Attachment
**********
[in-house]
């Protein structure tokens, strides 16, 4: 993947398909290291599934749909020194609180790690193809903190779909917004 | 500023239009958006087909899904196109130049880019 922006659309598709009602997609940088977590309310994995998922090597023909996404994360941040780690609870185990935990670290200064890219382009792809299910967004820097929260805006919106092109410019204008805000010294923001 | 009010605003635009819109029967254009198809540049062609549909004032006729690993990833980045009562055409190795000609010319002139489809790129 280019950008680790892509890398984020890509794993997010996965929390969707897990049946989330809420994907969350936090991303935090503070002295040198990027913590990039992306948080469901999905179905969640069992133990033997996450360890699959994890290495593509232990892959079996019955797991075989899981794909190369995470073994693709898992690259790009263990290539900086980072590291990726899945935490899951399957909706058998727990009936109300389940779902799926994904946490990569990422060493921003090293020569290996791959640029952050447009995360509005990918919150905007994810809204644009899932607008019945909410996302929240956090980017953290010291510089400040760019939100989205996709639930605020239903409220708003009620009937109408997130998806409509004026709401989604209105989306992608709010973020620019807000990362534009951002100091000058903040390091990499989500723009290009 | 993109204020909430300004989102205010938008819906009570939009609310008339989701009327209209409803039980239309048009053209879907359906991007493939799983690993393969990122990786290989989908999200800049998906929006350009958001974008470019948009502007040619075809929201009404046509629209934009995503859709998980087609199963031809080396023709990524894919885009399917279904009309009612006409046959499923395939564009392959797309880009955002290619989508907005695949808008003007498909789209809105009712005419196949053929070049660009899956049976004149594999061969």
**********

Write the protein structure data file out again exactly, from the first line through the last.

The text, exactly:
[in-house]
């Protein structure tokens, strides 16, 4: 993947398909290291599934749909020194609180790690193809903190779909917004 | 500023239009958006087909899904196109130049880019 922006659309598709009602997609940088977590309310994995998922090597023909996404994360941040780690609870185990935990670290200064890219382009792809299910967004820097929260805006919106092109410019204008805000010294923001 | 009010605003635009819109029967254009198809540049062609549909004032006729690993990833980045009562055409190795000609010319002139489809790129 280019950008680790892509890398984020890509794993997010996965929390969707897990049946989330809420994907969350936090991303935090503070002295040198990027913590990039992306948080469901999905179905969640069992133990033997996450360890699959994890290495593509232990892959079996019955797991075989899981794909190369995470073994693709898992690259790009263990290539900086980072590291990726899945935490899951399957909706058998727990009936109300389940779902799926994904946490990569990422060493921003090293020569290996791959640029952050447009995360509005990918919150905007994810809204644009899932607008019945909410996302929240956090980017953290010291510089400040760019939100989205996709639930605020239903409220708003009620009937109408997130998806409509004026709401989604209105989306992608709010973020620019807000990362534009951002100091000058903040390091990499989500723009290009 | 993109204020909430300004989102205010938008819906009570939009609310008339989701009327209209409803039980239309048009053209879907359906991007493939799983690993393969990122990786290989989908999200800049998906929006350009958001974008470019948009502007040619075809929201009404046509629209934009995503859709998980087609199963031809080396023709990524894919885009399917279904009309009612006409046959499923395939564009392959797309880009955002290619989508907005695949808008003007498909789209809105009712005419196949053929070049660009899956049976004149594999061969």